* "pledge to give… donation" fixed the parsing problems with trying to
group monthly, base amount, others all in a single verb of "donate". I
think this is the easiest to understand wording we've had.

> And you control your budget by setting a monthly limit for the system
> overall.

* I tried to fit in a statement about what your choices are when you hit
your budget, but there's just no way to fit it in unless we accepted a
longer video time. Otherwise, I find this wording very clear, even
though a pithy shorter version is possible.

> Working together, we can have significant impact at little individual
> cost. 1,000 patrons donating $1 means $1,000, but 5,000 patrons at
> just $5 each would give a project a $25,000 monthly income!

* This is the key place where I added the thing that is more important
than consensus: the idea that we can really do something even though you
don't donate a ton yourself, implying that just $5 via the classic
donate button costs you the same but accomplishes nothing. I think most
people will immediately get that *if* we can make this work, it would
indeed make a *major* difference.

> *Matching* provides the necessary incentive to encourage more patrons
> to join, and monthly donations hold projects accountable.

* This new sentence may not be the perfect final version but it finishes
things better than anything we tried before. Instead of emphasizing how
neat the qualities of our system are, the point is to say: "we KNOW it's
always been true that tons of people could just donate, but they don't,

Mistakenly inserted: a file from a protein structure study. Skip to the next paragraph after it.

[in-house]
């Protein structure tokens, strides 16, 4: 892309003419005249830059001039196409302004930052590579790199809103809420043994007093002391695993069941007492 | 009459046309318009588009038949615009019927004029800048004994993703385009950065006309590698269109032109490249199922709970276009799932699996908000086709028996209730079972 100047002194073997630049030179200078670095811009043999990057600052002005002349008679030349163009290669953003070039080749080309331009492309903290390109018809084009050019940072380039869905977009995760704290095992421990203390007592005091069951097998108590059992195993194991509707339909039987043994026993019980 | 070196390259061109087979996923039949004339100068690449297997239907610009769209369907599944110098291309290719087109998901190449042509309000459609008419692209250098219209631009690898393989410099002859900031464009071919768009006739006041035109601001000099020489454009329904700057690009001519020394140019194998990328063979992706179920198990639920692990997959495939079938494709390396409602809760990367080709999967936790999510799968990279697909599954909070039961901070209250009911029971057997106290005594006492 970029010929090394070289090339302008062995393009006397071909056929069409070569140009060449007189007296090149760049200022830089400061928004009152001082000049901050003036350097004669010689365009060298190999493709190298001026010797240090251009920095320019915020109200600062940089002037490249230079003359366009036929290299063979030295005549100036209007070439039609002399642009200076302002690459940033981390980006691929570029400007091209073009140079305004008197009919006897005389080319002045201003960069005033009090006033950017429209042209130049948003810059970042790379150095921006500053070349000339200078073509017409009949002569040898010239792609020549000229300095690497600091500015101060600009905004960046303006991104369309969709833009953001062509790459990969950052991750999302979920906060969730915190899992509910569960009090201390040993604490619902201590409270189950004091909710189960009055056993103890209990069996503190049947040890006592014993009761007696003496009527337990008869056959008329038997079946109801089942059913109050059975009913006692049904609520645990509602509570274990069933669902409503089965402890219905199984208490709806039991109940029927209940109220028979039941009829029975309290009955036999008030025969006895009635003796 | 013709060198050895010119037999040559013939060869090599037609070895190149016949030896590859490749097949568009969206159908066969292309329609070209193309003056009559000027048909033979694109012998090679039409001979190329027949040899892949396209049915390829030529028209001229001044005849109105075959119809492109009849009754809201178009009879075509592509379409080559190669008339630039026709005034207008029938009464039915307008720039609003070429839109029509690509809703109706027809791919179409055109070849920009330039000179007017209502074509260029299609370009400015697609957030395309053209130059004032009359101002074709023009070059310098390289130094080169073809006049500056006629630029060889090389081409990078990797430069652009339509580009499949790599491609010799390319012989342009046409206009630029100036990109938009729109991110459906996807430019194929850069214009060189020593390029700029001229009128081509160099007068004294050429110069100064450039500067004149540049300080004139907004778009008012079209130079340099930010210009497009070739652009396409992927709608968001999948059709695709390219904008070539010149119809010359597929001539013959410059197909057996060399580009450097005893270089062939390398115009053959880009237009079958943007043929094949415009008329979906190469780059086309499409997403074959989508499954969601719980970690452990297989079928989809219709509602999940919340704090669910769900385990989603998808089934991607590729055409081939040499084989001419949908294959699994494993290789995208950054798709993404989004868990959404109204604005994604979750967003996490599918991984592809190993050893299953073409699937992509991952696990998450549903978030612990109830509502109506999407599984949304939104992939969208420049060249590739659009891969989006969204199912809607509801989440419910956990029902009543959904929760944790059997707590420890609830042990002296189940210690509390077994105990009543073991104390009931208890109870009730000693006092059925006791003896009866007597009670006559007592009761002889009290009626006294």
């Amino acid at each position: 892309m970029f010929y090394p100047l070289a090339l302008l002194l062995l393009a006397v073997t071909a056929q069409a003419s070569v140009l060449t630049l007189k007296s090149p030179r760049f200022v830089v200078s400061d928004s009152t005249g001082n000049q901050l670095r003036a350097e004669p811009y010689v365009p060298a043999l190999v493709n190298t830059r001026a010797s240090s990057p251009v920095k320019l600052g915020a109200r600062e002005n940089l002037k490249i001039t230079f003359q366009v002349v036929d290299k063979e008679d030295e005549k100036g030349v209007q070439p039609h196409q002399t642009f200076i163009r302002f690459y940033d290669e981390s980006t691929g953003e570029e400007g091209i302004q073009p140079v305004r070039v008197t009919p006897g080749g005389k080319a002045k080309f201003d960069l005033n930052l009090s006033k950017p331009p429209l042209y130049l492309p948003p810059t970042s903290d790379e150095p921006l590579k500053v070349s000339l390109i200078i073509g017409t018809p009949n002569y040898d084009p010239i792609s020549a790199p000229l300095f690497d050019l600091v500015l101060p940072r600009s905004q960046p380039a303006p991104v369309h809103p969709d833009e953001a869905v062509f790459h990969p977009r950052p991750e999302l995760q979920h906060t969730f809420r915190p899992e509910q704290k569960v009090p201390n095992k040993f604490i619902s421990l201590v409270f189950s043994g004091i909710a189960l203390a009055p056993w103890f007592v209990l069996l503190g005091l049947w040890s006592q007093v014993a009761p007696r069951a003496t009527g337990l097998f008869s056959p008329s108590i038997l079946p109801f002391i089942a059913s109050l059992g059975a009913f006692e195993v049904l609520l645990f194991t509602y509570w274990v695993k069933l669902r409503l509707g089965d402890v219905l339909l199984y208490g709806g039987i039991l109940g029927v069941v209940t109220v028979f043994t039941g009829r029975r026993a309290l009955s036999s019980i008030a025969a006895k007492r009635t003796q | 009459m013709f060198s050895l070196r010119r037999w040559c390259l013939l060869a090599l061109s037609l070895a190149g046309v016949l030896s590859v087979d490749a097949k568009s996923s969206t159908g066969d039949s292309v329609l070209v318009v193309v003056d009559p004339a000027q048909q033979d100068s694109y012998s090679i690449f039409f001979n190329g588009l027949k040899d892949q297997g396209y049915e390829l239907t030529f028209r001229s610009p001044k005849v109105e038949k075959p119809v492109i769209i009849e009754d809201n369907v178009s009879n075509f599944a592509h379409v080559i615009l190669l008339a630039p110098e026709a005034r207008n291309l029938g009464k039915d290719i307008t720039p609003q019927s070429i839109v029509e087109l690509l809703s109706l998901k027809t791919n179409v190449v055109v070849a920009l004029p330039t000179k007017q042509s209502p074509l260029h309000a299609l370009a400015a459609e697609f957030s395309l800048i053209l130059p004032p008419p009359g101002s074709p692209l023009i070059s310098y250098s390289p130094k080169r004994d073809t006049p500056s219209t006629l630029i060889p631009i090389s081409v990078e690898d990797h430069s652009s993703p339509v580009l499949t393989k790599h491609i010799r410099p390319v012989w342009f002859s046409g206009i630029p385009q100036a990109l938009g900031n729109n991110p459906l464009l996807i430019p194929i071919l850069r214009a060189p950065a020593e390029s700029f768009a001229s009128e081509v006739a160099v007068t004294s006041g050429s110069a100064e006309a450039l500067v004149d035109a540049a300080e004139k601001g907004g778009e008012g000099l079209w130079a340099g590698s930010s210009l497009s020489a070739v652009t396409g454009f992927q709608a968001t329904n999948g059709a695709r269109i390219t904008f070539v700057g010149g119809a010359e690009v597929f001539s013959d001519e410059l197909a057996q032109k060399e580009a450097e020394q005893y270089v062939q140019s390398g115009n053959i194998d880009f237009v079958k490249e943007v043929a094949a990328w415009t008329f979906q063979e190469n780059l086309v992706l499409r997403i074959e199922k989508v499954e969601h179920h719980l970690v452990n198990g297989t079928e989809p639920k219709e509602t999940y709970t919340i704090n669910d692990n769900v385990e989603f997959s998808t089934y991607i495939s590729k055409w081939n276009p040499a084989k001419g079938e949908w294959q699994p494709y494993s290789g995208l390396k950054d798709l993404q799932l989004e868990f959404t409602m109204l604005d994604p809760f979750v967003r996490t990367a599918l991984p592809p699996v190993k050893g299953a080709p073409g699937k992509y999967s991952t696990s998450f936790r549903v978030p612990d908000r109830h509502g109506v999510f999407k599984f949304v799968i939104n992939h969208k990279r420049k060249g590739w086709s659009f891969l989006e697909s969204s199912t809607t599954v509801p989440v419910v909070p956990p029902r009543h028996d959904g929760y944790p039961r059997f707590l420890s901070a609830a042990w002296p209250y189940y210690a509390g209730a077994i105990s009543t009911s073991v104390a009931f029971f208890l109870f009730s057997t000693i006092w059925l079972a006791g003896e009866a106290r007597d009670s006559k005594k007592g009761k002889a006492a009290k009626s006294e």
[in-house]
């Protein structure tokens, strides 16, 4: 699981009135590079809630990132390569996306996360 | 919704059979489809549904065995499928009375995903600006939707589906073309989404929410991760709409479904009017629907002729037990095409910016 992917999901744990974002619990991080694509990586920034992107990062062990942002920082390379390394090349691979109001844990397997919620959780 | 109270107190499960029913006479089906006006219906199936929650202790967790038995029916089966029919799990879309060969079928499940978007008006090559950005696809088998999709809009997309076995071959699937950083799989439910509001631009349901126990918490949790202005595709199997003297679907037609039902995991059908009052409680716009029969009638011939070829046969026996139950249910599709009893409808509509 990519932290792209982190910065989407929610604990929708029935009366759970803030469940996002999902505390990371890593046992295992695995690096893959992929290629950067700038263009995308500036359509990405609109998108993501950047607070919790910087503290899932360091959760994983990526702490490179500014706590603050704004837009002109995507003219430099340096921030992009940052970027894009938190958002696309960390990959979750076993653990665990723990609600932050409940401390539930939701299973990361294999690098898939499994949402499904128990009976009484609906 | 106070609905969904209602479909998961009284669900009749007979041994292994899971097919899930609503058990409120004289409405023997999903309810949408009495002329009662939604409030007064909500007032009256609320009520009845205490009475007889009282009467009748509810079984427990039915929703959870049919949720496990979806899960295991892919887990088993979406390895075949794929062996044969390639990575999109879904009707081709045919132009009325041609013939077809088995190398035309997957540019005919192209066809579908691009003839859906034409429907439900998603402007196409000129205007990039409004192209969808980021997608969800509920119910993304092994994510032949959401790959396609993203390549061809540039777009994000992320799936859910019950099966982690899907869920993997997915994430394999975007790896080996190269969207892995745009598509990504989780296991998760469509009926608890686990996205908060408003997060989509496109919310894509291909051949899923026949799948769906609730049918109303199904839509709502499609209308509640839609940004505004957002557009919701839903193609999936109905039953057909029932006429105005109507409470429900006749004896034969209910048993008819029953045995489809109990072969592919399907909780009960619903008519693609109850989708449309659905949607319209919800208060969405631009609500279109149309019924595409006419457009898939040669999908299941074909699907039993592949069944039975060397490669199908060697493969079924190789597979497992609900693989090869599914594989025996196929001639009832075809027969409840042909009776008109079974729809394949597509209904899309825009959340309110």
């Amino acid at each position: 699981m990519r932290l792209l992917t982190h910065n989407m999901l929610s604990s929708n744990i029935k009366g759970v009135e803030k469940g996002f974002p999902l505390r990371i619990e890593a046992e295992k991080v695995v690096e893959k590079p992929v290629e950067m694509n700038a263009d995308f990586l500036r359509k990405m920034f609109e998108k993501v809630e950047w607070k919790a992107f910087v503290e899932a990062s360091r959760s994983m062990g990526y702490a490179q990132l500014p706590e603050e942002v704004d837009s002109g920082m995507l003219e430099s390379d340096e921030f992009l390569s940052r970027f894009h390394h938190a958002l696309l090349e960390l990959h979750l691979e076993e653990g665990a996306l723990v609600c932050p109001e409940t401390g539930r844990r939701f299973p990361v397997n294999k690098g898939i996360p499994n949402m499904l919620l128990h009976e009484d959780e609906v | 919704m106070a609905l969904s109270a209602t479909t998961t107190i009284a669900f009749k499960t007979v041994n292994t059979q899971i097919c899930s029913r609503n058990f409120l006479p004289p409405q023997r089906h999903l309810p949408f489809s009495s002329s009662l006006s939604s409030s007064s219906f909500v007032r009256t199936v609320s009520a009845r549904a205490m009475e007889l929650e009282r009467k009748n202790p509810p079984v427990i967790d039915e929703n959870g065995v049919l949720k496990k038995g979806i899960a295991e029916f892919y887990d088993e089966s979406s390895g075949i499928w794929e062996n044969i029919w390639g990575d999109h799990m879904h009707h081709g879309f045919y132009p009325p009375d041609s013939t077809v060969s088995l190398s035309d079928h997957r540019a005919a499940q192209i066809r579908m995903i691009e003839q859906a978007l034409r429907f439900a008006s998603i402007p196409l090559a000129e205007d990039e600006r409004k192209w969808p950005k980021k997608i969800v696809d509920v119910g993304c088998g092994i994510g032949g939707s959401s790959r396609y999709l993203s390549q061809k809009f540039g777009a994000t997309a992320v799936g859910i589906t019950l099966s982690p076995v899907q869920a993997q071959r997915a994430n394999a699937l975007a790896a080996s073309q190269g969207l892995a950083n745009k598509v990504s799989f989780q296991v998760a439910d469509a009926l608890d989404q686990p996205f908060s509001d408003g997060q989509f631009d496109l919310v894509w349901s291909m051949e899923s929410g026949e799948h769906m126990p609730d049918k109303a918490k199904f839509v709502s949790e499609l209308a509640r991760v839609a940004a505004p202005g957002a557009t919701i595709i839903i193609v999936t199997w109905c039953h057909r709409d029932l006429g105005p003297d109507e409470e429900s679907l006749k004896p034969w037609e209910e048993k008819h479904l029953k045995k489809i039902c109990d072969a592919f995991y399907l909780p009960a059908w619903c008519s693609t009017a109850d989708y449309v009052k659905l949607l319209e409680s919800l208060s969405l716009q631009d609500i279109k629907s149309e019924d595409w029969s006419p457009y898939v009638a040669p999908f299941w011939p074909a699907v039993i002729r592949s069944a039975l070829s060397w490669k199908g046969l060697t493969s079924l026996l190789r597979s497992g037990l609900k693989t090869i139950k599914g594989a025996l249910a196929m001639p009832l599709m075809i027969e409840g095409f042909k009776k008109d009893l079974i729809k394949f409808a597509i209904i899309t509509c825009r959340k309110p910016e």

and we won't get into freeriding and explaining the dilemmas here but
there's a real reason why THIS is different and has hope to actually
achieve something where everything else is failing (i.e. MATCHING)".
Now, the "accountable" part is a little more superfluous compared to the
all-important matching emphasis, but I liked how it paired up. Anyway, I
imagine this could be a place to show a network-effect illustration
perhaps. I thought about repeating the term "crowdmatching" instead of
matching, but it didn't feel as good in context. I don't think we can
get it in, but the feeling I wish people would have is that this sort of
network-effect, crowdmatching, many-to-many matching really is a new
sense of things. If we used the network-effect illustration earlier,
another illustration here could be the button showing the idea of when
you pledge, everyone else gives more… but what matters really is the
message of "crowdmatching is the key reason that this is NEW and CAN
actually do this! Believe!! Be inspired!"

> Join Snowdrift.coop today, and help clear the path to a free and open
> future!

* This fit as a better place to mention the site again, and we can then
tie in the snowdrift dilemma with an illustration showing characters
coming to join together and shovel snow.

CONCLUSION: I'm happy with the semantic flow of everything and happy
enough with the wording of all of this. I always love when someone gives
feedback I see as even greater improvement. I wish this were a bit
shorter but also don't want to lose any element.

We could go back and compare this to other drafts, but this is the first
one that I feel is fully effective all the way through and as a complete
unit.

Cheers,
Aaron


-- 
Aaron Wolf
co-founder, Snowdrift.coop